I am an evangelical Christian who, like many, works in a secular field. The non-profit organization I work for is focused on developing leadership in girls. A little more specifically, I work in the public relations and marketing department for this organization (which I am not going to name because I am not, in this blog, speaking on its behalf, as I do day to day). It is, more often than not, a privilege to be the voice of an organization that prides itself on being an authority on girls. The work I do is meaningful in that we strive to address real issues for girls and women, in our day to day work: developing life skills, helping them identify their passions and interests, discussing body image and self-esteem, working for gender equality in professional and personal spheres, and much more.
I believe in the work that we do, both professionally and as a Christian. I believe that helping girls identify their skills and aptitudes, gain the confidence to pursue their dreams, and become leaders is essential to building a stronger society– a society where 100% of the population is represented and has a voice. I also believe that Christianity would also benefit from the same– from hearing the strong voices of female leaders as well as male leaders. So my faith is, in general, not in conflict with my daily work.
But recently, I have been challenged in my faith because my organization has been accused of pushing a “liberal” agenda on impressionable young girls. Unfortunately, these accusations come from a conservative portion of America that often identifies itself as evangelical or Christian and claims to be doing the work of God, the same God that I follow.
It’s my job to monitor the accusations– the podcasts, the articles, the video blogs, the hateful words of an angry group of “Christian Americans.” So now my faith is suddenly much more relevant. And don’t get me wrong, I do not hide my faith at work, but I also do not flaunt it. I prefer to let my actions speak for my beliefs and talk about my faith when it comes up naturally in conversation. But now I’m confronted with an angry group of people, who call on the name of my God, to hurl hatred and lies at us because we teach girls a “radical feminist agenda.”
I speak and write for this organization every day I go to work, every day. And I have never used the word feminist to write or speak about the work we do. (Aside: I also am saddened by the use of the word “feminist” by our accusers as something pejorative and offensive. I don’t point out that I’ve never used that word at work because we are ashamed of being feminist, it’s just not important for us to label it like that.) I’ve never talked or written about these radical, liberal issues that they seem to think we are pushing on girls. Now, there may be a number of things that we do that align with the work of the feminist movement, but it’s not for the sake of being radical or feminist that we do them. It’s because we genuinely believe in giving girls the tools and the voice to make educated decisions about their lives and the future of their community.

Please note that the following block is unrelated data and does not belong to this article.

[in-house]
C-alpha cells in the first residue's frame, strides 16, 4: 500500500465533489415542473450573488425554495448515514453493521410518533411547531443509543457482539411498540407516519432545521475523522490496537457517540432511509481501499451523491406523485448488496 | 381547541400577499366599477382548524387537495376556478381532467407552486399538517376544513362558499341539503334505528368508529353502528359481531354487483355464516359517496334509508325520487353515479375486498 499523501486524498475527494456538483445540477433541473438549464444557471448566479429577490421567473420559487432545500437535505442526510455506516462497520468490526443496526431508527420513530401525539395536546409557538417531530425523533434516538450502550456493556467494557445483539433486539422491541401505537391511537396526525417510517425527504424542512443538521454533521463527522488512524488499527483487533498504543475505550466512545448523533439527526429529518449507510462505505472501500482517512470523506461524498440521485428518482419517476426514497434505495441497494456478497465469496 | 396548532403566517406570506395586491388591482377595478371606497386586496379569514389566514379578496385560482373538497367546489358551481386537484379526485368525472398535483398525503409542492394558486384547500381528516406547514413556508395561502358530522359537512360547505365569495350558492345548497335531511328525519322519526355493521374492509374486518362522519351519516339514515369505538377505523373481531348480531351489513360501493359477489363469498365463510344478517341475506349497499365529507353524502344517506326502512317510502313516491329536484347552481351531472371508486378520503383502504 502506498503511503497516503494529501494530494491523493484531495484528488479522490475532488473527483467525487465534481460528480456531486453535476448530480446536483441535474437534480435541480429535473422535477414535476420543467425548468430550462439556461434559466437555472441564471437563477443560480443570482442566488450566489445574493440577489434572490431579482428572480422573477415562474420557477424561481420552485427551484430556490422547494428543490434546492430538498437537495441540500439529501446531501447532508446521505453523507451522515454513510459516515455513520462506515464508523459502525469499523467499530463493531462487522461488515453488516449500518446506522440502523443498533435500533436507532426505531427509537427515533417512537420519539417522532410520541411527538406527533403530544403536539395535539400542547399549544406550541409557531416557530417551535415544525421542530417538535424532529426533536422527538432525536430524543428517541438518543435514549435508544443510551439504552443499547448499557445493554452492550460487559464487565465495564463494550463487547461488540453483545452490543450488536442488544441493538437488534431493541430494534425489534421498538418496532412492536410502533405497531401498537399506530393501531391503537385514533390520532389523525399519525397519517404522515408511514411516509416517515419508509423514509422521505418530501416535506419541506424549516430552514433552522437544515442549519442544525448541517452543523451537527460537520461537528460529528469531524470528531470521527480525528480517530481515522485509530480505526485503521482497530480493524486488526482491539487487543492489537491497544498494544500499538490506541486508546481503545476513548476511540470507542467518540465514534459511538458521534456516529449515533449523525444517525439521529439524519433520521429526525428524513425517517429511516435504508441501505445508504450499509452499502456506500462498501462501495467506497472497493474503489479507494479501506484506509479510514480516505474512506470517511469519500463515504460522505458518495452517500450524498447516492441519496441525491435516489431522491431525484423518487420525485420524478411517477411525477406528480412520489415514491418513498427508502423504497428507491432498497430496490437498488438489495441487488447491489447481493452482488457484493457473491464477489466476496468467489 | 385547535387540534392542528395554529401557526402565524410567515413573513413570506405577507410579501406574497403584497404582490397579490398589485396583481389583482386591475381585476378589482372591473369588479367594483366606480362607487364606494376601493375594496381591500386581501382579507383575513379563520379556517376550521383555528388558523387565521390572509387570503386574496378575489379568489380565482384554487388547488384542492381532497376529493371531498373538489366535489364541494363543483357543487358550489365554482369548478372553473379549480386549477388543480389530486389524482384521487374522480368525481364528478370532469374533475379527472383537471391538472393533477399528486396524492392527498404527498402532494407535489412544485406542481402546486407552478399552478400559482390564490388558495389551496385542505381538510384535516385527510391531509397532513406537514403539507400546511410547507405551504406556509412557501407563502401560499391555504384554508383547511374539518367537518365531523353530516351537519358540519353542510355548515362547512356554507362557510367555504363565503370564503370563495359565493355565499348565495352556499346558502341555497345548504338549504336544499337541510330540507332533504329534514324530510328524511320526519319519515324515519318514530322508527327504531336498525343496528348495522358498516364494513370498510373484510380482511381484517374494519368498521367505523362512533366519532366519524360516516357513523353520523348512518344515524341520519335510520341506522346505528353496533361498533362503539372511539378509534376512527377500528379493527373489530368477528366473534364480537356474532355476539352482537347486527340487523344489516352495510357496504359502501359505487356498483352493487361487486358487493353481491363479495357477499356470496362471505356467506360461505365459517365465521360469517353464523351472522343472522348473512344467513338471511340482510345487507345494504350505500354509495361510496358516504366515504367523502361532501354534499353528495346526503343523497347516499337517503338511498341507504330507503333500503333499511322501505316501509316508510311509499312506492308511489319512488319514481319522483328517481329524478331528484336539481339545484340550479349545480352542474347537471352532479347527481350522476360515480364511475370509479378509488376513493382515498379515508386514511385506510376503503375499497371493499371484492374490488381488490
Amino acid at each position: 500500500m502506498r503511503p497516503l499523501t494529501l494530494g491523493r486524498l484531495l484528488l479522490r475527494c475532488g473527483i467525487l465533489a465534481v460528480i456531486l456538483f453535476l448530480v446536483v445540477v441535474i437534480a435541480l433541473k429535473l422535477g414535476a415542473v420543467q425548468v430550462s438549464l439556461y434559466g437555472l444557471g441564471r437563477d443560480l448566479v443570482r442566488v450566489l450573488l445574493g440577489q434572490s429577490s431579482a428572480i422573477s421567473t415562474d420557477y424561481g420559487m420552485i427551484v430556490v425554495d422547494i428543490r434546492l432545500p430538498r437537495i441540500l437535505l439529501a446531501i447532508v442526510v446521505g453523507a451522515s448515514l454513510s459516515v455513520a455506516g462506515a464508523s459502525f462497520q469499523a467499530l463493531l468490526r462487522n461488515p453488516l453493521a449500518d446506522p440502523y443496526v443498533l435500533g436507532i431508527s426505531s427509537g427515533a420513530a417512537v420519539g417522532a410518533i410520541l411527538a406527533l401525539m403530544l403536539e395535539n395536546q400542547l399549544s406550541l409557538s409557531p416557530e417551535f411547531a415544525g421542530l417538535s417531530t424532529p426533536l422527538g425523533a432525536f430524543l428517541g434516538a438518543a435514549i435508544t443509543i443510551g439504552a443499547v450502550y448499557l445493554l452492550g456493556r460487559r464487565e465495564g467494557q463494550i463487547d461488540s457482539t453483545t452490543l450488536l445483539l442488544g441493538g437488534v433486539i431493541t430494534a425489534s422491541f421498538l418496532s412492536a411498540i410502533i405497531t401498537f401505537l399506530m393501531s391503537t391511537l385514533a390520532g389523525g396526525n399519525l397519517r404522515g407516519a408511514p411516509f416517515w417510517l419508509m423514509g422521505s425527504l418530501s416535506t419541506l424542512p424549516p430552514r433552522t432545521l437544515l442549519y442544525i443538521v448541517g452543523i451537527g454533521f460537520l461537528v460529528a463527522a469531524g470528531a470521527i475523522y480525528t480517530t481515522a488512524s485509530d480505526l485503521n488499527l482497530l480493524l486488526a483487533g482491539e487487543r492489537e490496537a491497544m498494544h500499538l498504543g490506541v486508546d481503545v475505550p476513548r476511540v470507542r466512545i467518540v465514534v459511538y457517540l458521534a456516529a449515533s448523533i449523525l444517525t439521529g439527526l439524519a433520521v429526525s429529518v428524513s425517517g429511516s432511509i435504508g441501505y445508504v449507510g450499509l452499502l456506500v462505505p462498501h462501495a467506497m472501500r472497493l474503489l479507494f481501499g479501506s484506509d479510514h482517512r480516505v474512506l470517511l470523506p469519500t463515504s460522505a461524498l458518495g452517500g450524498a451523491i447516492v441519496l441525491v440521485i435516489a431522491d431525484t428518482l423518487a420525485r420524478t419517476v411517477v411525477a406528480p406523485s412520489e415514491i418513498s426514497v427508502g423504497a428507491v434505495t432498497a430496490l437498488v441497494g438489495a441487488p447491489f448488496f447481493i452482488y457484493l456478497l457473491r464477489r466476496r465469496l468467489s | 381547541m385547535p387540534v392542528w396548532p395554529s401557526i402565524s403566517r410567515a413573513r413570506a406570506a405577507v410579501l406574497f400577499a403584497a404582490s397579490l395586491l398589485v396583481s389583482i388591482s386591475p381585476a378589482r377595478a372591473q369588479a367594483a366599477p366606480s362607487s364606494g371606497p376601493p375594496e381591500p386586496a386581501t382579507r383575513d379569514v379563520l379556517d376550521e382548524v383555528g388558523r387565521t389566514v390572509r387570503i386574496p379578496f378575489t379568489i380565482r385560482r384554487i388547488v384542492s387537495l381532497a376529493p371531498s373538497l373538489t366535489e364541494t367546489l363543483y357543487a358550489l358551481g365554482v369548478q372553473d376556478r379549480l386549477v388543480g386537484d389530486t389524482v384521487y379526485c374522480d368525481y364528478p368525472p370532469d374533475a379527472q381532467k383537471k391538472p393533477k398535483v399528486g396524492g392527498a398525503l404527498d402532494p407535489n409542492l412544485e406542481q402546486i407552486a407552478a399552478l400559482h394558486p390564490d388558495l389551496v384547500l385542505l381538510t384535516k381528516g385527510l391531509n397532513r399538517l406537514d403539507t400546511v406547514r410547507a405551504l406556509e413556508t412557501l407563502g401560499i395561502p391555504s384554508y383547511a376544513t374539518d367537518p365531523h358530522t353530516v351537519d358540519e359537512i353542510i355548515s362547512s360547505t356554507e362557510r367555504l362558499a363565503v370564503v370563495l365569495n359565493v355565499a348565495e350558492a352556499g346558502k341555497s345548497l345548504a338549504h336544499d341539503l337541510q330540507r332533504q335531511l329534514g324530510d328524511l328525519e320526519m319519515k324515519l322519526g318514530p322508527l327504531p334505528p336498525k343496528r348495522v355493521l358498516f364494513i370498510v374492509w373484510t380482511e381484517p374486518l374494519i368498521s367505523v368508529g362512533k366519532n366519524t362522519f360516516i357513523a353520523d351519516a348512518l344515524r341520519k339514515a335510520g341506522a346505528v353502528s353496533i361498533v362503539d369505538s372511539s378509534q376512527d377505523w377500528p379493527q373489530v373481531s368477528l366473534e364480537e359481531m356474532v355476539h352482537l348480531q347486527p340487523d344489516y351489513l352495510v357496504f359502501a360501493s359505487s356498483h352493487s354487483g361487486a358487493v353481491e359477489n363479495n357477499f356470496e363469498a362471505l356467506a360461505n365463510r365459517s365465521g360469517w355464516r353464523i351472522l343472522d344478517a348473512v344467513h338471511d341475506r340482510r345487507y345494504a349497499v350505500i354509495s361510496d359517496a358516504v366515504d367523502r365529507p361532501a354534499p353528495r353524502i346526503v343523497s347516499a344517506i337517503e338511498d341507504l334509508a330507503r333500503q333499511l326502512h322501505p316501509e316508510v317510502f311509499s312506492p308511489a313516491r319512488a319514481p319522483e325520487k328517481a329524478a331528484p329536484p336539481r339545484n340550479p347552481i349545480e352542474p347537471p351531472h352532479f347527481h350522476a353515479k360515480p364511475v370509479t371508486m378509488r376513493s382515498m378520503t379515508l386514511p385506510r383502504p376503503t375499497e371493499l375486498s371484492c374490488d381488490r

The other day I watched a video from a man claiming that he wanted to take back America for our girls. That he wanted to stop our organization from corrupting them and go back to the teachings of the 1950s, pre-feminist America. And he said it with hate and outrage and slander. And he claimed it was what our God wanted. Our God? When I hear these statements and accusations, I’m stunned. I’m stunned that in the name of God, people can hurl such hate. And I’m offended, as a person, a woman and, especially, as a Christian. And the only conclusion I can reasonably come to is that we know different Gods.
I know a God who created humans, male and female, in His image and then sent his own son as the ultimate act of love to redeem us. I don’t care if our agenda sounds liberal or radical or feminist, I truly believe I am helping to create a more equal, more loving and compassionate, and representative world by equipping girls with the skills and confidence they need to lead their homes, communities, churches, and professions.
I don’t care if our agenda sounds liberal or radical or feminist. And I don’t think Jesus cared if his agenda sounded that way either. Because it’s not about the labels. It’s about allowing all of humanity, male and female, the dignity to represent the full image of God.
So I defend our work against my own group of believers, and I try to look past my own sadness and anger, and speak with love and truth. I feel conflicted because I identify myself as an evangelical Christian and yet I feel ashamed of the things I’m hearing other evangelical Christians say. It makes me want to clarify to my colleagues that not all Christians feel this way, that some of us do want equality and opportunities for girls and women, and that Jesus was radical and liberal in many ways that seem opposed to these outcries. And I remind myself that we are all human, trying to do our best, and that no matter what words come out of our mouths or thoughts go through our minds, God loves us all, in our best moments and our worst.